Monday, July 30, 2012

Dental Implants

During the last 20 years, dental implants have become a desirable alternative to other methods of replacing missing teeth. Excellent success rates and a range of available options give dentists a variety of new ways to treat and replace lost teeth.

Your dentist can evaluate your case and tell you if you are a candidate for dental implants. Structurally, a dental implant is a titanium-based cylinder that replaces the missing tooth root. After a period of time, other parts are placed on the implant to enable your dentist to eventually place a crown (cap) on the implant. Implants can also be used to support full or partial dentures, dramatically improving denture retention and stability.

Most patients with adequate bone mass can have implants, although it varies among individuals. Typically an x-ray and CT-scan are performed to determine if you have enough bone to place the implant, as well as to verify the size and kind of implant that should be placed.

When compared to fixed bridges and removable dentures supported by other teeth or gum tissue, implants offer numerous advantages:

1. Better esthetics:

Since implants are placed in the gum similar to the way a natural tooth is supported, they offer a more realistic and natural look compared to other alternatives.

2. Reduction of bone resorption:

When a tooth is lost, the supporting bone structure gradually recedes. Placing an implant in that empty space significantly reduces the speed of bone resorption and provides stability for this valuable tissue.

3. Retention:

Patients who have experienced removable full or partial dentures know that keeping their dentures in place is always a challenge. Dental implants offer a great improvement to denture retention for all patients. In some cases the denture can be secured to a group of implants with special screws that stabilize the denture completely.

4. Preserving natural tooth structure:

Often the preferred method of replacing a single missing tooth is a bridge. Bridges require extra preparation for the surrounding teeth to ultimately connect 3 or more teeth. This negatively impacts your health by making the task of retaining your teeth more difficult and by often requiring the destruction of existing tooth structure to create room for the new bridge. An implant is mostly an independent unit and does not negatively affect the adjacent teeth.

Make sure to visit Washington Heights for more information.

Monday, July 2, 2012

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Dental Health and Your Diet

Sugar is the main cause of dental decay when there are bacteria present. More significant than the amount of sugar you eat is the frequency of consumption.

Probably the worst thing you can do to your teeth is to drink a soda and have a sip every few minutes over a long period of time; the same is true for snacking. It is recommended that if you want to have a snack or soda or juice it is better to have it after food, as dessert, or have it in one sitting. Eating or drinking something sweet over an extended period of time creates a constant supply of sugar for bacteria that causes tooth decay!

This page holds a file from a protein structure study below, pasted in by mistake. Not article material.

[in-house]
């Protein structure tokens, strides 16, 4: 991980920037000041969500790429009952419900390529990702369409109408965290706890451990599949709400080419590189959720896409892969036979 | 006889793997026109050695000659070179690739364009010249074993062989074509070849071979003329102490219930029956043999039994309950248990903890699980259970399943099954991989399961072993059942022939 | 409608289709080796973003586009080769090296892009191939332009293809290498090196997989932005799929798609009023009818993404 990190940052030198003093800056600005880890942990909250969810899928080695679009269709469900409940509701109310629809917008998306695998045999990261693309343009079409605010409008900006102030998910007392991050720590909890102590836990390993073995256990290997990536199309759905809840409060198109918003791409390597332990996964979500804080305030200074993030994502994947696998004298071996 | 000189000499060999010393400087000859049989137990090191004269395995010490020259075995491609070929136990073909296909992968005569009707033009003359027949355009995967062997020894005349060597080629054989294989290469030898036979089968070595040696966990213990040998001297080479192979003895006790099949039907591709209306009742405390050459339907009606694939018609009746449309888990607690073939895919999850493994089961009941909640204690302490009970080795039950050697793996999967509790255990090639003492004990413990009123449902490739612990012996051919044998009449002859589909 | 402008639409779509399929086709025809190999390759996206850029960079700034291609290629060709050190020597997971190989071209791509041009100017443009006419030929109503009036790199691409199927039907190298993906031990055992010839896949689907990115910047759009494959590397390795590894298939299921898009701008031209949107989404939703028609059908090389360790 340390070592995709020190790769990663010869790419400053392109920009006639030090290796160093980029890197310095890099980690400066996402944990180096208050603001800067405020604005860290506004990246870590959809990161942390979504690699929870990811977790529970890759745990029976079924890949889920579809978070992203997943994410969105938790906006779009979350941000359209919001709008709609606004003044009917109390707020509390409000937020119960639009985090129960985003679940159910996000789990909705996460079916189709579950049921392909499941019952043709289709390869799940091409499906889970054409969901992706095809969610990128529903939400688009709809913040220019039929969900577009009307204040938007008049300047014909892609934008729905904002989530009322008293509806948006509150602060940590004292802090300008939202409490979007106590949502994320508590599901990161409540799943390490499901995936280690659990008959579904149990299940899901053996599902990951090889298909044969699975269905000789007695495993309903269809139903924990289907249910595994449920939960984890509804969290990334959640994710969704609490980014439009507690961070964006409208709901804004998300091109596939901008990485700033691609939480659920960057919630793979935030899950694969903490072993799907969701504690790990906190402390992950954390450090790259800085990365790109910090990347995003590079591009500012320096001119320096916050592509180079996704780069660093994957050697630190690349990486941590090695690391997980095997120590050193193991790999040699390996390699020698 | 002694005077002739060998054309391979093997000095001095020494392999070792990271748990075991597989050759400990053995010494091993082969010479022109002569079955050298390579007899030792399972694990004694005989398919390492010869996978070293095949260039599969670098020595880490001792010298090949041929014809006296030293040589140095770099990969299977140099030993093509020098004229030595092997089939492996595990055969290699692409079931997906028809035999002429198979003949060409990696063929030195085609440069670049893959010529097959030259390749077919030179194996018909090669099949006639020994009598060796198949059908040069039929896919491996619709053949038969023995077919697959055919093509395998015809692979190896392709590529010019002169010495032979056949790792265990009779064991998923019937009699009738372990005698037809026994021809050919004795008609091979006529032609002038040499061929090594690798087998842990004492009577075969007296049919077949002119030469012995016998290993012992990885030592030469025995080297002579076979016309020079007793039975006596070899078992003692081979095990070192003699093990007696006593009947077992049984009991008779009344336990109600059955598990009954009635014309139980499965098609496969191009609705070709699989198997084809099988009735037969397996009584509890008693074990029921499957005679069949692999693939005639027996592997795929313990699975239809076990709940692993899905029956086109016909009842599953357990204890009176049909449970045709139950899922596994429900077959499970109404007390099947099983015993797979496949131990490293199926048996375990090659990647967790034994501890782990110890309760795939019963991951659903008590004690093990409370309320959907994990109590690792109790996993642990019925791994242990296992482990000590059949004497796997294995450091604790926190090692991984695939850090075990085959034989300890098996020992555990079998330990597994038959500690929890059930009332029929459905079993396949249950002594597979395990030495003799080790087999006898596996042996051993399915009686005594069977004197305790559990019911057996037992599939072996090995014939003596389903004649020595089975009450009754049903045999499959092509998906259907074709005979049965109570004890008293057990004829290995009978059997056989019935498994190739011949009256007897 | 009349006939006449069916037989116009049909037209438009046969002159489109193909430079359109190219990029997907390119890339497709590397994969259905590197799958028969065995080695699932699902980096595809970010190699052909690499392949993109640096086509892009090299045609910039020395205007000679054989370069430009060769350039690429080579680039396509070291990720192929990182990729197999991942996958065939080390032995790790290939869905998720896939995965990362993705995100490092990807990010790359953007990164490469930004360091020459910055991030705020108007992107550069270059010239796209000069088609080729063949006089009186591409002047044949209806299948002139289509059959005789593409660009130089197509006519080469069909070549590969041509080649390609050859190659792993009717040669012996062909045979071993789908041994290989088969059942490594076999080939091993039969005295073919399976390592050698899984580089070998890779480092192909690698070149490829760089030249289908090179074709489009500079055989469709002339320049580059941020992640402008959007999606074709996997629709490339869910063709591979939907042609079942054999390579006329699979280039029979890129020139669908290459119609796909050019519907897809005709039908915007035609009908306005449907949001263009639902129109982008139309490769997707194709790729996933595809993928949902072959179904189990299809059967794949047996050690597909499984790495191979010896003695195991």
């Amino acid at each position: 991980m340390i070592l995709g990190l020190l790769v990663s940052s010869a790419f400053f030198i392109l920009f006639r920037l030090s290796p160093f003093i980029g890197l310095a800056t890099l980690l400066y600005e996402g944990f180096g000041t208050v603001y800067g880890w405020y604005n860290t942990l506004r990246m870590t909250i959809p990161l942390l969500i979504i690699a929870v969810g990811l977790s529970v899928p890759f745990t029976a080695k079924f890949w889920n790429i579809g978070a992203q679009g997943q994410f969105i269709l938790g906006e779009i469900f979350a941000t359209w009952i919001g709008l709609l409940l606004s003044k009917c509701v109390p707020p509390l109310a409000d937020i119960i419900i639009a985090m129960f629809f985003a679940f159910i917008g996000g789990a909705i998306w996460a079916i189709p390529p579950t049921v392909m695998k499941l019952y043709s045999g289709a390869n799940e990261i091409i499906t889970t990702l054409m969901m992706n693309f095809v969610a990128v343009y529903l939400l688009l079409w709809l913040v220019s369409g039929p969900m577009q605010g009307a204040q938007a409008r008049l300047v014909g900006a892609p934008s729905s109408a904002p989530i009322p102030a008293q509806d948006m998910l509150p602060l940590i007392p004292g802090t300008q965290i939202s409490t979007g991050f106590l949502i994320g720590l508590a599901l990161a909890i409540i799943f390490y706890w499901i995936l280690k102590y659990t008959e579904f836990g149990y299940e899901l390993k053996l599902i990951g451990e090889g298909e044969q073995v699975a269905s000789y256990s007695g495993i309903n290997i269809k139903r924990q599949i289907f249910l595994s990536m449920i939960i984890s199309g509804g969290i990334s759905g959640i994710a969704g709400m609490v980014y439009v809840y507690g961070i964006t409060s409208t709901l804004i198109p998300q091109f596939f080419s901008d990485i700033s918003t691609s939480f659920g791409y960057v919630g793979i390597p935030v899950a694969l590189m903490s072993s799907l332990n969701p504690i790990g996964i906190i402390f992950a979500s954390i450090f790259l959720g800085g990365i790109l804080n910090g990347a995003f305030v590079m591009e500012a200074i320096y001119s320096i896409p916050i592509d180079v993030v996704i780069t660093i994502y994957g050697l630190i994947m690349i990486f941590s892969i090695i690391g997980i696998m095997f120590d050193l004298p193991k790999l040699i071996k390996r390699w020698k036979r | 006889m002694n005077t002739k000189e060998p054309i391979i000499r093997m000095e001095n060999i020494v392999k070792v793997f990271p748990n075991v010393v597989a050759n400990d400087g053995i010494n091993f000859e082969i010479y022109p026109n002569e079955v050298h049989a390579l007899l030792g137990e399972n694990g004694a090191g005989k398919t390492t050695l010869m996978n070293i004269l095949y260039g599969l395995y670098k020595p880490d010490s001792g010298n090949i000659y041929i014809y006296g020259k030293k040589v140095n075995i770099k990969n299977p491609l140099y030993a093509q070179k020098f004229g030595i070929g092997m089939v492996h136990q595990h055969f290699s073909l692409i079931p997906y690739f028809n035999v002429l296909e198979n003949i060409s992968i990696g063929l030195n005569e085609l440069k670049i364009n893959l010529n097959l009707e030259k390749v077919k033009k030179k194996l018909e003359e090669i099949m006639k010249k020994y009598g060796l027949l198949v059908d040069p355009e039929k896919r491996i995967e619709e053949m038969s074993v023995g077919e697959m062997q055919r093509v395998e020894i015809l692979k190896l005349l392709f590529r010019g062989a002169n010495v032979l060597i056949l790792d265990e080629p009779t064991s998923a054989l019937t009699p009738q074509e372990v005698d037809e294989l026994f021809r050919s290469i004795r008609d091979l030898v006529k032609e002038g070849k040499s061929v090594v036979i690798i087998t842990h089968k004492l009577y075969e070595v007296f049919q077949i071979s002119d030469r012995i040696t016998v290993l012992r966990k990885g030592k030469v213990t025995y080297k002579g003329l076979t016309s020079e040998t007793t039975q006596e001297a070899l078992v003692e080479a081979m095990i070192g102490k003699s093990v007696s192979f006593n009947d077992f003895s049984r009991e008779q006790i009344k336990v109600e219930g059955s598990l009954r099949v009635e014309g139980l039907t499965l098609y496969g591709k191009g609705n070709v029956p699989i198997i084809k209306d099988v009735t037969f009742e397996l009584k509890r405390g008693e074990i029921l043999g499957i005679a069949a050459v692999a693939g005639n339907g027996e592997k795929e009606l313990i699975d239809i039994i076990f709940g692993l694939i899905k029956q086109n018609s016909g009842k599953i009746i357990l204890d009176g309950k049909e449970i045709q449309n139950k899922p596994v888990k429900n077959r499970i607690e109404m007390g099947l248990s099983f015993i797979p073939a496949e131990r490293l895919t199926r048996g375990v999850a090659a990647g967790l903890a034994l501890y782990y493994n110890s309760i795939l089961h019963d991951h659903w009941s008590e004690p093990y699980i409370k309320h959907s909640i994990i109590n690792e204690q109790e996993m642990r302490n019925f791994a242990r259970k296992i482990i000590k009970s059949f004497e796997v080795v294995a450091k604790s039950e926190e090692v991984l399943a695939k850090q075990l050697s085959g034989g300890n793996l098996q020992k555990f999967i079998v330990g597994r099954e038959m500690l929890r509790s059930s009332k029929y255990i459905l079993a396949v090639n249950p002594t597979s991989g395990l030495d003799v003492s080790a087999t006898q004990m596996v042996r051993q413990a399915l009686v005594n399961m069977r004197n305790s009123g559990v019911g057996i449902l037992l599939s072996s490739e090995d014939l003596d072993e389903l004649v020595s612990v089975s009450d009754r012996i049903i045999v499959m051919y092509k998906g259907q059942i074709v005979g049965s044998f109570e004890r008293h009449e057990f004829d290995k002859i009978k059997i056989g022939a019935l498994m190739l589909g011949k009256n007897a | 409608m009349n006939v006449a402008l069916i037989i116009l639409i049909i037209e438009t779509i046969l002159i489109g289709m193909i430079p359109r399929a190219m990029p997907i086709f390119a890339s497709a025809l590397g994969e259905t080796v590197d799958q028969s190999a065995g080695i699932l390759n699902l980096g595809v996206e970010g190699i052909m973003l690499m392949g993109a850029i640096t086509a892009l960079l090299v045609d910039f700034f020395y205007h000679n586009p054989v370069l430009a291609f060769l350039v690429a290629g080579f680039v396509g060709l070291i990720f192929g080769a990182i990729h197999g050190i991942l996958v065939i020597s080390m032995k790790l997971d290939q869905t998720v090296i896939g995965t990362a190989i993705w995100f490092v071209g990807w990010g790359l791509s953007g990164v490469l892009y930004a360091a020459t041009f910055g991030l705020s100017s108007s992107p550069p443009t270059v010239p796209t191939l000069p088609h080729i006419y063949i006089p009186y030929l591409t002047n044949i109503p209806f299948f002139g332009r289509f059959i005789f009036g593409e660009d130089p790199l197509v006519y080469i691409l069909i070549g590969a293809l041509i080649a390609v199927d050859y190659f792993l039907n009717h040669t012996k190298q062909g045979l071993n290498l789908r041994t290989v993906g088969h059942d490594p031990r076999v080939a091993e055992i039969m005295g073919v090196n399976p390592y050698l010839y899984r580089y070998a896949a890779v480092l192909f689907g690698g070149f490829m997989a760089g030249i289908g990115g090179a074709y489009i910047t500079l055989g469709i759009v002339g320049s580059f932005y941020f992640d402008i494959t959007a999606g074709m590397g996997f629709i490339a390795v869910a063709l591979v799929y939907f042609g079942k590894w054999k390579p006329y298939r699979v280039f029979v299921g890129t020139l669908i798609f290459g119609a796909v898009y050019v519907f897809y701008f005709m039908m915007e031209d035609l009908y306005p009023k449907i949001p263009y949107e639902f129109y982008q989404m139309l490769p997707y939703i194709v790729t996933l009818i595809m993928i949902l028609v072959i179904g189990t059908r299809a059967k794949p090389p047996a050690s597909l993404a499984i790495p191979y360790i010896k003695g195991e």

It is important to be aware of all the sources of sugar that are out there. It is not just everything that is sweet, but anything that can turn to sugar like pieces of bread. Cutting down your sugar intake is good for cavity prevention, as well as your general health.

But what about when you have to have sugar? The best way to avoid cavities is to prevent the sugar from staying next to your teeth. Brushing after eating sugar, rinsing your mouth with Fluoride mouth wash, or chewing sugarless gum can help. However, nothing has the effect of avoiding sugar!

Is there any kind of food that prevents tooth decay? Well, not really. Some people believed that chewing foods like apples and carrots may have some plaque removal effect, but they still contain some sugar so any advantage is not clear.

Another group of food that causes significant damage to teeth structure is acidic foods. If in frequent contact with teeth, things like lime, lemon, and grapefruit can cause serious irreversible damage (erosion) to your teeth. If you live in or around New York don't hesitate to call us with your oral health questions.

Services we Offer

We offer a range of dental services to help you achieve the best in dental health.
  • Crown and Bridges
  • Teeth Whitening
  • Tooth-Colored Fillings
  • Dental Implants
  • Veneers & Laminates
  • Root Canal Treatment
  • And more!
Visit our services page on our website to learn more about the services we offer and how they can help you or your family's dental health!

Thursday, February 16, 2012

Fluoride and Decay Prevention

fluoride treatment in New York Many years ago scientists started to notice that children who were born and raised in areas with natural fluoride in drinking water had fewer cavities than children in other areas. Fluoride absorbed by your body when teeth were forming (during mother’s pregnancy to early childhood) integrates into the structure of enamel and makes it stronger.

After teeth eruption, fluoride found in your toothpaste, mouthwash, or in what your dentist places on your teeth still has a positive effect on your teeth. It strengthens the enamel and reduces the chance of tooth decay.

If you have children and live in an area that has no fluoride in its drinking water, you should consult your dentist and physician about fluoride tablets that are available for children.

If you have any questions about Fluoride treatment and you live in New York or surrounding area, give us a call today!